Now that you have the components on your form, select the scene component and set it’s ‘viewport’ property to ‘dgViewport1’.
Also, select the viewport component and ensure that it’s ‘Form3D’ property has been correctly set to your main form ‘Form1’.
The resource package editor.
Right click on the Resource Package component and select “Show Editor”
This will open up the resource package editor window…
This window is a component editor plugin for the IDE which will enable you to create and edit resources for use in the DelphiGlass engine. Lets use this editor to recreate the flapping pigeon sprite that we’ve used previously.
To the left of this window is the resource tree, which currently contains only a directory named “ROOT”. To the right is a preview / edit pane which we’ll use later. The two sides are separated by a divider control which will allow you to expand or retract the two panes.
Make sure the “ROOT” directory is selected and click the “+” button on the tool-bar, or use the keyboard short-cut [CTRL]+[A]. *note, I’ve tried to make the keyboard shortcuts useful for the repetitive tasks which must be performed in this editor, it’s worth learning them.
The dialog which is presented is used to create new resources. On the left is a drop-down list box which contains the resources which may be created under the currently selected node of the resource tree. For example, we have the ‘ROOT’ directory select, which may parent additional “Directory”, or “Sprite Sheet” resources.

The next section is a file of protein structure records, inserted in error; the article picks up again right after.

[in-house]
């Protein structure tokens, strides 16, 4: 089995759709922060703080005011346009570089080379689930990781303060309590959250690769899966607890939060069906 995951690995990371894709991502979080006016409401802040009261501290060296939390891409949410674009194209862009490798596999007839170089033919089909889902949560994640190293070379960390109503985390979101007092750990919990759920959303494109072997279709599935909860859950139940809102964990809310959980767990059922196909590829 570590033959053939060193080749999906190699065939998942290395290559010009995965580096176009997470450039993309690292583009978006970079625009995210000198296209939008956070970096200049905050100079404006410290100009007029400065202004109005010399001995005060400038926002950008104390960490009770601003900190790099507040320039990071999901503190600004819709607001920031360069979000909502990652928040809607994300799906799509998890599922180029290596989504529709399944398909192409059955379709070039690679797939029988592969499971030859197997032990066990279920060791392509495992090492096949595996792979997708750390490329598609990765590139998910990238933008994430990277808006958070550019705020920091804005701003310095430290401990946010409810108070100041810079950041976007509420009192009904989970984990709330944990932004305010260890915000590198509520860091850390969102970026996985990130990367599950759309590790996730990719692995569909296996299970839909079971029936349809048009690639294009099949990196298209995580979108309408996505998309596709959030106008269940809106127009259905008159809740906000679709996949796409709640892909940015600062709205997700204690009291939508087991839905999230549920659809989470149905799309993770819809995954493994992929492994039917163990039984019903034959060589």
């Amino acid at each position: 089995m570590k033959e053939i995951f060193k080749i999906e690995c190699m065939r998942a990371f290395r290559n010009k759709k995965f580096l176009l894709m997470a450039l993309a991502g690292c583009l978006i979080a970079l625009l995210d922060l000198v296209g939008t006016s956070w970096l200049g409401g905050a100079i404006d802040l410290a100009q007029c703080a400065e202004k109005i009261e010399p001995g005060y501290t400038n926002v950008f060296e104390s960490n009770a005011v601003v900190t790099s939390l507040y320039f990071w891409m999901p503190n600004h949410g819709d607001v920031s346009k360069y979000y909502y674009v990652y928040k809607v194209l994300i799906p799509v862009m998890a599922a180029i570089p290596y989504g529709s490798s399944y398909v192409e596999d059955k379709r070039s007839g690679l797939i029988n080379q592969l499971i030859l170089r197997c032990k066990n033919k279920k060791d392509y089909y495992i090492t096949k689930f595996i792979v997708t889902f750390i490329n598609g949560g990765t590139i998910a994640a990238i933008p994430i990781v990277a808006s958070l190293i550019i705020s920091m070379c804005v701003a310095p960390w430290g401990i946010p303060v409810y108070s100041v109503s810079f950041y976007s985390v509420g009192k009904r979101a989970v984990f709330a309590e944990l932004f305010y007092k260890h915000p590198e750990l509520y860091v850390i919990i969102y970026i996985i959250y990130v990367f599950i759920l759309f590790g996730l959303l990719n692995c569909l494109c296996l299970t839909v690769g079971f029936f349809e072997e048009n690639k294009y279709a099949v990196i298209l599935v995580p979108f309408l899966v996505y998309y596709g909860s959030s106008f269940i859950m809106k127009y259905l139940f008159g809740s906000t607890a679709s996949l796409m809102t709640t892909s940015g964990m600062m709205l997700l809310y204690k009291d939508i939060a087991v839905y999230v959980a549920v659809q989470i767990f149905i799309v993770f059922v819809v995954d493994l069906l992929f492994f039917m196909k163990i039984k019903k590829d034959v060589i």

Select “Directory” from the drop down, and then type “Level 1” into the “Resource Name” field.
You may now click the “Okay” button to create the directory. (*note: The keyboard [RETURN] or [ENTER] keys may be used instead of the “Okay” button, and the [ESCAPE] key used instead of pressing the “Cancel” button.)
You now have a new directory named “Level 1” under the root node. Note that you can right-click on this node to see the “+” “-” “[UP]” and “[DOWN]” options. This allows you to add or remove resources to this directory, or to re-order sub-directories. The reordering option is more useful for arranging frames of animation, as we’ll see later.
Make sure you have the “Level 1” directory selected, and click “+” or [CTRL]+[A] to add a new resource. This time, add a sprite sheet named “Hero”…
The sprite sheet resource is the resource which we use to store image data for our sprites. You’ll notice the two new buttons on the editing pane to the right, these allow you to load a new image into the sprite sheet, or save out the image to a file. We’re going to load in the sprite sheet which we used previously for the pigeon demo. Download a copy here (or right click the image below, and save it to disk somewhere).
Now that we have the image loaded, we need to define the animation frames.
Make sure the ‘Hero’ sprite sheet is selected and add a new resource, this time, an animation resource named “flap”
With the ‘flap’ animation resource selected, you’ll see that the editor pane has now divided into two panes. The top one shows a preview of the sprite sheet image. The bottom pane is where we’ll edit the animation frames.
Add a new resource, this time a ‘frame’ resource named ‘0’ (zero)…
Repeat this process in order to add frames ‘1’ through ’19’. When you have 20 frames (0..19) you can begin setting the ‘Top’, ‘Left’, ‘Height’, and ‘Width’ properties of each frame. (*tip: The ‘TAB’ key will progress you through the edit boxes in the correct order). Here are the values for our sprite sheet…